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China Expresses Concern over Yu's Landing in Japan

China has expressed profound concern over the landing of Yu Shyi-Kun, head of Taiwan's "Executive Yuan," at a Japanese airport on Wednesday. Yu was returning to Taiwan after a stopover in the US and reportedly was diverted to Okinawa because of Typhoon Aere.

"We strongly oppose the Taiwan leaders, by any pretext, conducting political activities in countries that have diplomatic relations with China," said Foreign Ministry spokesman Kong Quan on Wednesday.

According to AFP, an Okinawan prefectural official said that Yu met Okinawa Vice Governor Hirotaka Makino in a waiting room at the airport during his stop there. The official was unable to give details of the meeting, but Kyodo News said that Yu proposed that Taiwan and Okinawa hold a conference to promote economic and cultural exchanges.

China has demanded that Japan properly deal with the matter, strictly following the principles of the Sino-Japan joint communiqué and the promises Japan has made concerning the Taiwan question.

China and Japan established formal diplomatic relations in 1972. Japan has since barred official contacts with Taiwan.

Meanwhile, new Singaporean Prime Minister Lee Hsien Loong's recent stand against Taiwan independence got a cautious welcome from China. Lee said that Singapore's one-China policy would not change.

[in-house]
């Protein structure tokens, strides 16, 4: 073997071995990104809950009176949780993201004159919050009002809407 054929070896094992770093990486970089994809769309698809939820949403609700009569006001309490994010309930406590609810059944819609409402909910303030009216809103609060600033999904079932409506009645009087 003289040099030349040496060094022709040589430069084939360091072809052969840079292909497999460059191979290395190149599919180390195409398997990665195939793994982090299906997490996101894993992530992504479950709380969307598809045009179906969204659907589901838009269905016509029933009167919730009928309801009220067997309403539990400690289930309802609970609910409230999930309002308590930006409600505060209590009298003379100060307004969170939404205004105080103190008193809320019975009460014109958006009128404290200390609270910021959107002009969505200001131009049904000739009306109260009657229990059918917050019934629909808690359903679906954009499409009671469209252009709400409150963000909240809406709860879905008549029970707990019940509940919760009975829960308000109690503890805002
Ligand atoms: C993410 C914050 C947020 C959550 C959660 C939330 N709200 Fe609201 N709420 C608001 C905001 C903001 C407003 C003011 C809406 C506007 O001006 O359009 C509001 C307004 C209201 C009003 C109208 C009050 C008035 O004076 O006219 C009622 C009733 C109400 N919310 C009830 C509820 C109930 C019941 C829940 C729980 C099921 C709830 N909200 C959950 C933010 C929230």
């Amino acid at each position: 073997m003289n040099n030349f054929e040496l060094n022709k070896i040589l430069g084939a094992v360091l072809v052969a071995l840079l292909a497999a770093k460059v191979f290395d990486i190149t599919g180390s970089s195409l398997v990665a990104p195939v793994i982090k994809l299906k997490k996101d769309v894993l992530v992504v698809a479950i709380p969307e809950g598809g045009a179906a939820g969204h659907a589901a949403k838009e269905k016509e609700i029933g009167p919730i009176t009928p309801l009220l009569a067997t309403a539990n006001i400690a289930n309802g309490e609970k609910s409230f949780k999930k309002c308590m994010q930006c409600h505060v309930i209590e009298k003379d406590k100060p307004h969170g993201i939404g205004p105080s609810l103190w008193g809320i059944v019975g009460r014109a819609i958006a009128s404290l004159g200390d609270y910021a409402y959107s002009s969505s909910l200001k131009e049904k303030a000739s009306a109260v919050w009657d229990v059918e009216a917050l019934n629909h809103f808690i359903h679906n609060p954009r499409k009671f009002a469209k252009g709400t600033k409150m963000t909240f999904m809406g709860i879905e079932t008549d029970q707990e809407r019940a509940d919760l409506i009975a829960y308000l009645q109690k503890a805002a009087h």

"We noticed Singapore's new leader has reiterated its one-China policy and firmly opposes Taiwan independence," said Kong. "This accords with the interest of Singapore, reflects the common understanding of the international community and will benefit the peace and stability of this region."

In his first policy speech, given last week after taking office on August 12, Lee said, "If Taiwan goes for independence, Singapore will not recognize it. In fact, no Asian country will recognize it."

"China's position on the Taiwan issue is clear-cut," Kong said. "All the countries that establish diplomatic relations with China should adhere to the one-China policy."

He added, "We are firmly opposed to official exchanges in any form between the Taiwan authorities and countries that have diplomatic relations with China."

On July 10, then-Singaporean Deputy Prime Minister Lee made an "unofficial" visit to Taiwan, regardless of solemn representations repeatedly made by China.

(China Daily August 26, 2004)

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